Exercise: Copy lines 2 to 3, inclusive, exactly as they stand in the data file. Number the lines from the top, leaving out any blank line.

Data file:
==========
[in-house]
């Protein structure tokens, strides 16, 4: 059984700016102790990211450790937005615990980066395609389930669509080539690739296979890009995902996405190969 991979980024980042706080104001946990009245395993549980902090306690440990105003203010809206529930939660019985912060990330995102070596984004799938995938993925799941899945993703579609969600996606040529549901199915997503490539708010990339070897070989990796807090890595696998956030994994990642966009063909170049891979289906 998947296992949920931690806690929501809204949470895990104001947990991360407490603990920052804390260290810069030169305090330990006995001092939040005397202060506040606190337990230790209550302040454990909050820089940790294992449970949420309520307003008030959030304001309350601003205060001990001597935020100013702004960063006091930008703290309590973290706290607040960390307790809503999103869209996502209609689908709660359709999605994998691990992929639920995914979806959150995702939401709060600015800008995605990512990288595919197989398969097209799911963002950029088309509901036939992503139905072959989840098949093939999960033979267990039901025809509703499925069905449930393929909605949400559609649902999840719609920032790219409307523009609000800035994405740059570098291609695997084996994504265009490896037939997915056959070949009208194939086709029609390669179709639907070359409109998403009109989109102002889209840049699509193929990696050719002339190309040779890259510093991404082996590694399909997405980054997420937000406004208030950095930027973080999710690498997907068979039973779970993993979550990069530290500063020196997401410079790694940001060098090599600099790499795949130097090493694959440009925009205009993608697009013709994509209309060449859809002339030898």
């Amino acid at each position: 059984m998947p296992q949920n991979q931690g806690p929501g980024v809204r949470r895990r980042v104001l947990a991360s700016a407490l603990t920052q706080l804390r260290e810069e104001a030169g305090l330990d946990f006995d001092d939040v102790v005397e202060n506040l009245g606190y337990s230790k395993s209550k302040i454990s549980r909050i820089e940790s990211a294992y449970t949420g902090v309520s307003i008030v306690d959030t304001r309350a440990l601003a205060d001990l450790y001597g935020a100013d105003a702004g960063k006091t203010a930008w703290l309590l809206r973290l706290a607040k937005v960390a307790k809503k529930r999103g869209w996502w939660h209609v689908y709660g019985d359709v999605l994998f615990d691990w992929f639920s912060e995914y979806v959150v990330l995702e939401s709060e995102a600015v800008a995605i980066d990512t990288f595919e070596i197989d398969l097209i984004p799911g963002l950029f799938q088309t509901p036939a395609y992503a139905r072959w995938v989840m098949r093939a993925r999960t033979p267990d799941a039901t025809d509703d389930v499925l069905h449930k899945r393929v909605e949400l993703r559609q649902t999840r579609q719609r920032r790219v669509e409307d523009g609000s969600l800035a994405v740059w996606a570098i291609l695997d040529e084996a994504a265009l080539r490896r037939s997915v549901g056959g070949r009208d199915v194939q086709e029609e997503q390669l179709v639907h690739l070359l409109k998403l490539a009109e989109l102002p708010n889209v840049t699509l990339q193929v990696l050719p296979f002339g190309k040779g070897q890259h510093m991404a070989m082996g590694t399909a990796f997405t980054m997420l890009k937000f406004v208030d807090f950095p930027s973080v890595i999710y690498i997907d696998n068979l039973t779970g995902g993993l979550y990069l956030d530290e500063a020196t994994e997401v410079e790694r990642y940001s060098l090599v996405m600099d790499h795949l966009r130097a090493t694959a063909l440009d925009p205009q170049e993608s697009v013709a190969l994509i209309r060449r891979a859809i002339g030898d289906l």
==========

């Protein structure tokens, strides 16, 4: 059984700016102790990211450790937005615990980066395609389930669509080539690739296979890009995902996405190969 991979980024980042706080104001946990009245395993549980902090306690440990105003203010809206529930939660019985912060990330995102070596984004799938995938993925799941899945993703579609969600996606040529549901199915997503490539708010990339070897070989990796807090890595696998956030994994990642966009063909170049891979289906 998947296992949920931690806690929501809204949470895990104001947990991360407490603990920052804390260290810069030169305090330990006995001092939040005397202060506040606190337990230790209550302040454990909050820089940790294992449970949420309520307003008030959030304001309350601003205060001990001597935020100013702004960063006091930008703290309590973290706290607040960390307790809503999103869209996502209609689908709660359709999605994998691990992929639920995914979806959150995702939401709060600015800008995605990512990288595919197989398969097209799911963002950029088309509901036939992503139905072959989840098949093939999960033979267990039901025809509703499925069905449930393929909605949400559609649902999840719609920032790219409307523009609000800035994405740059570098291609695997084996994504265009490896037939997915056959070949009208194939086709029609390669179709639907070359409109998403009109989109102002889209840049699509193929990696050719002339190309040779890259510093991404082996590694399909997405980054997420937000406004208030950095930027973080999710690498997907068979039973779970993993979550990069530290500063020196997401410079790694940001060098090599600099790499795949130097090493694959440009925009205009993608697009013709994509209309060449859809002339030898």
């Amino acid at each position: 059984m998947p296992q949920n991979q931690g806690p929501g980024v809204r949470r895990r980042v104001l947990a991360s700016a407490l603990t920052q706080l804390r260290e810069e104001a030169g305090l330990d946990f006995d001092d939040v102790v005397e202060n506040l009245g606190y337990s230790k395993s209550k302040i454990s549980r909050i820089e940790s990211a294992y449970t949420g902090v309520s307003i008030v306690d959030t304001r309350a440990l601003a205060d001990l450790y001597g935020a100013d105003a702004g960063k006091t203010a930008w703290l309590l809206r973290l706290a607040k937005v960390a307790k809503k529930r999103g869209w996502w939660h209609v689908y709660g019985d359709v999605l994998f615990d691990w992929f639920s912060e995914y979806v959150v990330l995702e939401s709060e995102a600015v800008a995605i980066d990512t990288f595919e070596i197989d398969l097209i984004p799911g963002l950029f799938q088309t509901p036939a395609y992503a139905r072959w995938v989840m098949r093939a993925r999960t033979p267990d799941a039901t025809d509703d389930v499925l069905h449930k899945r393929v909605e949400l993703r559609q649902t999840r579609q719609r920032r790219v669509e409307d523009g609000s969600l800035a994405v740059w996606a570098i291609l695997d040529e084996a994504a265009l080539r490896r037939s997915v549901g056959g070949r009208d199915v194939q086709e029609e997503q390669l179709v639907h690739l070359l409109k998403l490539a009109e989109l102002p708010n889209v840049t699509l990339q193929v990696l050719p296979f002339g190309k040779g070897q890259h510093m991404a070989m082996g590694t399909a990796f997405t980054m997420l890009k937000f406004v208030d807090f950095p930027s973080v890595i999710y690498i997907d696998n068979l039973t779970g995902g993993l979550y990069l956030d530290e500063a020196t994994e997401v410079e790694r990642y940001s060098l090599v996405m600099d790499h795949l966009r130097a090493t694959a063909l440009d925009p205009q170049e993608s697009v013709a190969l994509i209309r060449r891979a859809i002339g030898d289906l």